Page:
Lucille is attracted to Francœur and Christine is attracted to Erik/ Phantom when they hear them singing for the first time. In both cases, the lead female protagonists are captivated by the talent of the “monsters”. Both the Phantom and Flea have atleast one scene where they belt out a duet with their female protagonists. The only difference is Francœur and Lucille share a platonic relationship, while Erik is infatuated with Christine and resorts to murderous deeds to gain her affections.

Image credits

Feature image (http://th01.deviantart.net/fs71/PRE/i/2014/041/8/a/a_monster_in_paris_by_kahj0-d75wukl.png)

Francœur the monster (http://images6.fanpop.com/image/photos/34600000/Francoeur-a-monster-in-paris-34676487-1280-924.png)

Movie clip 1

Pest to rest (http://th06.deviantart.net/fs71/PRE/i/2013/174/1/e/a_little_francoeur_by_mutil8tor-d6ab5iy.jpg)

Movie clip 2

Lucille and Francœur crying (http://th07.deviantart.net/fs71/PRE/i/2012/030/1/9/francoeur_lucille_ange_de_la_misericorde_by_jasminealexandra-d4o4e1r.jpg)

Francœur and cookies (http://fc04.deviantart.net/fs71/f/2011/306/a/4/au_chocolat_chaud_by_shy_light-d4ewaxn.jpg)

Francœur with kittens (http://fc08.deviantart.net/fs71/f/2011/319/d/0/francoeur_by_arandadill-d4g0v9r.jpg)

Lucille and Francœur in the dressing room (http://2.bp.blogspot.com/-OCfOATNIq-A/T8xxm2coGvI/AAAAAAAAHo4/k04uGsEKapo/s1600/a-monster-in-paris.jpg)

Lucille and Francœur in the rain (http://images6.fanpop.com/image/photos/34200000/A-Monster-in-Paris-Color-Keys-a-monster-in-paris-34268066-1466-967.jpg)

Francœur singing La Seine with Lucille (http://www.deviantart.com/art/Un-monstre-a-Paris-la-Seine-384686062)

Monster in Paris hot air balloon(http://thespoondraw.blogspot.com/2013/11/hot-air-balloon-rides-in-movies.html)

Monster in Paris Gang (http://fc09.deviantart.net/fs71/i/2013/208/0/5/private_flea_party_by_swashbookler-d6ekhwb.jpg)

Phantom of the Opera (http://i1.bebo.com/044/14/large/2008/09/19/21/1078116422a8926962819l.jpg)

Francœur (http://fc05.deviantart.net/fs71/i/2011/242/2/4/a_monster_in_paris_by_trumpeteer34-d48dndp.jpg)

Erik (http://www.deviantart.com/art/Phantom-of-the-Opera-86539305)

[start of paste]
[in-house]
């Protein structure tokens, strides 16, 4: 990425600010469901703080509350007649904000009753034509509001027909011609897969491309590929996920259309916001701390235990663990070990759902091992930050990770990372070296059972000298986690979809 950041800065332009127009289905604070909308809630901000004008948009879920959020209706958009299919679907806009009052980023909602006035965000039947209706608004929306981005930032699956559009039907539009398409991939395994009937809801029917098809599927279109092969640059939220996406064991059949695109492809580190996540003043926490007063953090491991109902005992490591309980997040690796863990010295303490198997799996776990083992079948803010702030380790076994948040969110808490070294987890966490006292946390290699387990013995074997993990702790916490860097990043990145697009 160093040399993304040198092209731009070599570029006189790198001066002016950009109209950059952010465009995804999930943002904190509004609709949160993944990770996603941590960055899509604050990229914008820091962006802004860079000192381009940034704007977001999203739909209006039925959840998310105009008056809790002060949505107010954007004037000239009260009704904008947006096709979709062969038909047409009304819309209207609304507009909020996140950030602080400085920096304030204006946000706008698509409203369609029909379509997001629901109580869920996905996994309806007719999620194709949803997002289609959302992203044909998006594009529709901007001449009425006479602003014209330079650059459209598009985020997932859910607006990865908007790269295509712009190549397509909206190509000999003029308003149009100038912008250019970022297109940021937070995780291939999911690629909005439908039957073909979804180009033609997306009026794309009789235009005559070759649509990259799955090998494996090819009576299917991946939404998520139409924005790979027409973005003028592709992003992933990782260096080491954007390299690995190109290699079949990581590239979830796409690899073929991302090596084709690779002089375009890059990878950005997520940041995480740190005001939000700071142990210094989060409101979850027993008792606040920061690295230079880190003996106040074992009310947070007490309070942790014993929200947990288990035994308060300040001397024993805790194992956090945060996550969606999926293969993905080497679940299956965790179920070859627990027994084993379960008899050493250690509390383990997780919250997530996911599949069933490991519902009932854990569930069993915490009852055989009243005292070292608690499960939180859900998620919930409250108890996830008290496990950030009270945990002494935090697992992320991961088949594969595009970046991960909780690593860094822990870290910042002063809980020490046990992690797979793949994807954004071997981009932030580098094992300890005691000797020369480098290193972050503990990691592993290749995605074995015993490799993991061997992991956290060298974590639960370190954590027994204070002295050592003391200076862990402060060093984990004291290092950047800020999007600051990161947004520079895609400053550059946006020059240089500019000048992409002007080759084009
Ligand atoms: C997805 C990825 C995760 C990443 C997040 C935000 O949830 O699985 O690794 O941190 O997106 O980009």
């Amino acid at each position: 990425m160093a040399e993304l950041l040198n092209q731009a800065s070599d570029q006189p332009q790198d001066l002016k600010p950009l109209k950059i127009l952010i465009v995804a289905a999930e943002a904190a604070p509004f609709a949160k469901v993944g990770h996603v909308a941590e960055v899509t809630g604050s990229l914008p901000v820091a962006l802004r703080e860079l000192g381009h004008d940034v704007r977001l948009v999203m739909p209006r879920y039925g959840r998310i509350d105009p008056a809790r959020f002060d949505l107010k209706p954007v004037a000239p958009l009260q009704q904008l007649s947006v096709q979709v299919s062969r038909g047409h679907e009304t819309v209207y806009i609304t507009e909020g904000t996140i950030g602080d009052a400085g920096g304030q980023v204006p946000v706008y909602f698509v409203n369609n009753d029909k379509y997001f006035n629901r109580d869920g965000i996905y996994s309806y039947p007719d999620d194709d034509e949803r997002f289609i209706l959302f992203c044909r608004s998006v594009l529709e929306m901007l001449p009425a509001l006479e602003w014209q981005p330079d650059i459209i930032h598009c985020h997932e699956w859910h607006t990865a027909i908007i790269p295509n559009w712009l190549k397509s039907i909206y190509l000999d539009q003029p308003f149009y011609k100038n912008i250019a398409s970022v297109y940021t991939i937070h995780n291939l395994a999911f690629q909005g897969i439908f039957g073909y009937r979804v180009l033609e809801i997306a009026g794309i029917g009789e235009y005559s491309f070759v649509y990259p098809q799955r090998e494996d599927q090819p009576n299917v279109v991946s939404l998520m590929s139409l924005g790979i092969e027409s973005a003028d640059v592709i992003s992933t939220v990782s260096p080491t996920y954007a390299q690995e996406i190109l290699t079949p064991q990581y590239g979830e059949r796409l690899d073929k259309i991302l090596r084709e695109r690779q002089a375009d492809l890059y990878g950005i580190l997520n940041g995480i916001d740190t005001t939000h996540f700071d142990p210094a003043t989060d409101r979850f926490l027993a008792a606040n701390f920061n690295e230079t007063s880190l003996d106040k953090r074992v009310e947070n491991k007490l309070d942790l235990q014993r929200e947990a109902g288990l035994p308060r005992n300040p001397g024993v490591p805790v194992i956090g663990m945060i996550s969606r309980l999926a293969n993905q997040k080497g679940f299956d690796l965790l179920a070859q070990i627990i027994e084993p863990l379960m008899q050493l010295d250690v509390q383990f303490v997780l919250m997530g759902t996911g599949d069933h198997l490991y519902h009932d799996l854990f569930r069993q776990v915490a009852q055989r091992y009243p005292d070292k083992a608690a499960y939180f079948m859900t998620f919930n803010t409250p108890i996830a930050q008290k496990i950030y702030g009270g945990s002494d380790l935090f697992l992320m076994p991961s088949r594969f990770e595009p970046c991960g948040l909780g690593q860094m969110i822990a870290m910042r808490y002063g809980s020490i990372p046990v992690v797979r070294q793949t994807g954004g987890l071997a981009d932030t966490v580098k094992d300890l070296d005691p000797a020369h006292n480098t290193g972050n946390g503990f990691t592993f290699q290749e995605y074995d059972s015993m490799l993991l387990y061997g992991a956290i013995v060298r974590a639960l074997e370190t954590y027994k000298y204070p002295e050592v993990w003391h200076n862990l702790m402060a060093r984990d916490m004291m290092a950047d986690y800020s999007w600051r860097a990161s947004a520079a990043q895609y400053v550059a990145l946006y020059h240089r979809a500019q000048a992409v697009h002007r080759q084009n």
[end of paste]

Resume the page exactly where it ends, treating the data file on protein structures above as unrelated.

Monster in Paris Opera House (https://bittenbythefantasybug.files.wordpress.com/2014/11/30e77-monster-in-paris-concept-art-5b.jpg)

Phantom Opera House (http://www.deviantart.com/art/Why-So-Silent-108750594)

Francœur costume (http://s3.amazonaws.com/kidzworld_photo/images/2013327/20d37f08-80c6-4963-a1cc-6c8eee9564a3/francoeur.jpg)

Erik Costume (http://www.deviantart.com/art/Phantom-of-the-Opera-131134290)

Lucille and Francœur singing (http://images6.fanpop.com/image/photos/34200000/Francoeur-and-Lucille-a-monster-in-paris-34246871-1000-563.jpg)

Erik & Christine singing (http://www.deviantart.com/art/Phantom-Of-The-Opera-48620175)

Raoul- Monster in Paris (http://img4.wikia.nocookie.net/__cb20131025221543/amonsterinparis/images/3/36/Raoul.jpg)

Raoul-Phantom of the Opera(http://www.deviantart.com/art/The-Viscount-454003083)

Carlotta –Monster in Paris (https://bittenbythefantasybug.files.wordpress.com/2014/11/0b7d7-carlotta.jpg)

Carlotta- Phantom of the Opera (http://www.deviantart.com/art/My-diva-commands-295640604)

Raoul & Lucille (http://www.deviantart.com/art/Raoul-s-Hammock-271265666)

Raoul & Christine (http://www.deviantart.com/art/8-Innocence-PotO-281393636)

Angel of Music Lucille (http://images6.fanpop.com/image/photos/34300000/Lucille-a-monster-in-paris-34360853-629-780.jpg)

Angel of Music Phantom (http://media-cache-ec0.pinimg.com/236x/ba/6d/af/ba6dafbabf8ea5a214c0ac98904e119f.jpg)

Francœur and Lucille (http://th00.deviantart.net/fs70/PRE/i/2011/331/f/8/lucille_and_francoeur_by_surrounded_by_air-d4hgvwb.jpg)

Erik & Christine (http://fc01.deviantart.net/fs17/f/2007/146/9/c/POTO__Erik_and_Christine_3_by_nogoodlum.jpg)